Sunday, November 28, 2010


I wasn't going to blog about Thanksgiving. Everyone else enjoys talking about their own experiences and while pleasant, many start to sound the same. Then I realized how different ours was compared to the experience of others. Okay, now I'm suckered in to sharing.

Thanksgiving is about family for both me and my husband. More than that it is about community and friends. In the past we've enjoyed having the usual Thanksgiving afternoon with my family. Then the next day or very late that night we host our own Thanksgiving with my husband's mom and brother where we invite all of our wayward friends who didn't get one earlier.

Some of them don't have family in town and can't afford to visit. Others worked that day and couldn't find anything but leftovers at home. Whatever the reason for their lack of turkey we loved gathering people around our table.

When a family offers this to someone who mentions that they are without family for the holiday, it is usually responded to with a very polite no. People don't want to barge into another person's traditions. They won't get that joke that your father keeps making in reference to holidays past. They don't know to stay away from the oyster dressing that somehow still gets made every year.

That's why ours is only about them and we let them know that this isn't us adding another chair to the table, this is about filling the empty plate that we've already made for them. I love it when people are brave enough to come even though they don't know us very well and have no clue who else will join. They get plenty of pie and always have a great time.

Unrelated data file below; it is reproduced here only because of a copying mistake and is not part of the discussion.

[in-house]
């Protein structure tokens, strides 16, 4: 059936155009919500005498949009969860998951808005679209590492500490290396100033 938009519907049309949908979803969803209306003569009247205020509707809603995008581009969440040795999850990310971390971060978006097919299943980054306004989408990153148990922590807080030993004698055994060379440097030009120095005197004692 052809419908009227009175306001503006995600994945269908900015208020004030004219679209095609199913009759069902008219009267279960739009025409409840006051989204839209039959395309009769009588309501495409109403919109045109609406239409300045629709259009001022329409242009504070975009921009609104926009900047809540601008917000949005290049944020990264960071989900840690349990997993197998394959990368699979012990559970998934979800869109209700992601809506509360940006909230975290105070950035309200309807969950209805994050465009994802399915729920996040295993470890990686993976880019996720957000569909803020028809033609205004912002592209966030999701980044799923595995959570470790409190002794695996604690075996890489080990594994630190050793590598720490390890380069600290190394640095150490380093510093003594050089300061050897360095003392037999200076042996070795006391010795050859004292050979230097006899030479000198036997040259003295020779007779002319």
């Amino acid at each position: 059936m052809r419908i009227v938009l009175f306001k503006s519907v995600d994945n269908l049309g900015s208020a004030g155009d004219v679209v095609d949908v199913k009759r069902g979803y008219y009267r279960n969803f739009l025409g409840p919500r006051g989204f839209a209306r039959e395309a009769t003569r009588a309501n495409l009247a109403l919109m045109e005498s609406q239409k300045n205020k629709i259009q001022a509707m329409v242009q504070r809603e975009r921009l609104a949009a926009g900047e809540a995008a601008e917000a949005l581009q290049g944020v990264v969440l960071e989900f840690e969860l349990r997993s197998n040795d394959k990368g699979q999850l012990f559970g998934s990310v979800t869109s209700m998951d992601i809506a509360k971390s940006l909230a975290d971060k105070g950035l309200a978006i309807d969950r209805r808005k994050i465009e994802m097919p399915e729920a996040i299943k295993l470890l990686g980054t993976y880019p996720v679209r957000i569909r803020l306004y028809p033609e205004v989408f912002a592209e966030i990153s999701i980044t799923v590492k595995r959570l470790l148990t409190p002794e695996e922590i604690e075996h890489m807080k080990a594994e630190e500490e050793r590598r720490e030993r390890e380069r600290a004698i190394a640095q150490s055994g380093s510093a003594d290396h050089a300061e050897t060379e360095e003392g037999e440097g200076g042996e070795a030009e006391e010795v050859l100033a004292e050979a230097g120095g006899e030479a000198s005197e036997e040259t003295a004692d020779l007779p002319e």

This year was a very abnormal Thanksgiving for us. My husband and I recently moved out east, away from family and friends for a chance at some new opportunities. We didn't have enough funds or time off from work to return for the holidays. This year we were the strange ones out with nowhere to go and so Thanksgiving was spent with just the two of us.

Of course we got those very kind family invites. But we wanted to try it alone. Both of us are rather private people who usually avoid large groups. This year, we got to see the holiday from a different perspective. It was interesting to have a Thanksgiving without everyone else. Both good and bad surprises awaited us.

No huge prep work went into the meal, it was mostly boxed just-add-water or canned. For turkey we picked up a preroasted piece from the grocery store. Surprisingly the meal was very good. Not homemade stuffing with fresh mashed potatoes good, but considering what we had to work with, it was really nice. We didn't have to worry about when it would be done or if everyone had shown up yet. A half an hour after we decided to eat, it was ready to go and it took only a few minutes to decide what to watch afterward.

We missed being with everyone and I can't remember ever having a bad Thanksgiving with family but it was also nice spend the holiday with just the two of us. We only did what we wanted to do, which excluded a lot of the traditions that we are used to.

Of course we missed everyone and although I'm not a huge sports fan it was odd not to hear it in the background.

This isn't a habit that we want to make. I miss the family Thanksgivings. I miss hosting our little 'Island of Misfit Toys' Thanksgiving for our friends. Sometimes though, it takes the absence of something to remind you how important it has always been! Maybe now I'll even appreciate the green bean casserole, though it isn't likely.

No matter how you spent it, I hope that you had a great Thanksgiving! What about that odd one out though? Can anyone else share their own strange stories about a Thanksgiving that wasn't quite like the others?


  1. When I lived in Baker, MT, I was in my early 20s and I had a lot of friends that were my age or slightly older. We were young, professionals before "yuppie" had been coined. Anyway, we had a tradition of celebrating the holidays together with each of us bringing a dish. I'm not sure what I thought my specialty was -- probably potato chips -- but I remember the young extension agent bringing hot cross buns and they were delicious. To this day, that's the only time I've eaten hot cross buns was at our holiday potlucks in Baker, MT. Good memories. Thanks for sharing yours.

  2. Steve-I was sure you must have went through a few fun Thanksgivings. Happy to hear that I'm not the only one who would think bringing the potato chips was my specialty. Thank God I'm not the one who cooks at our house!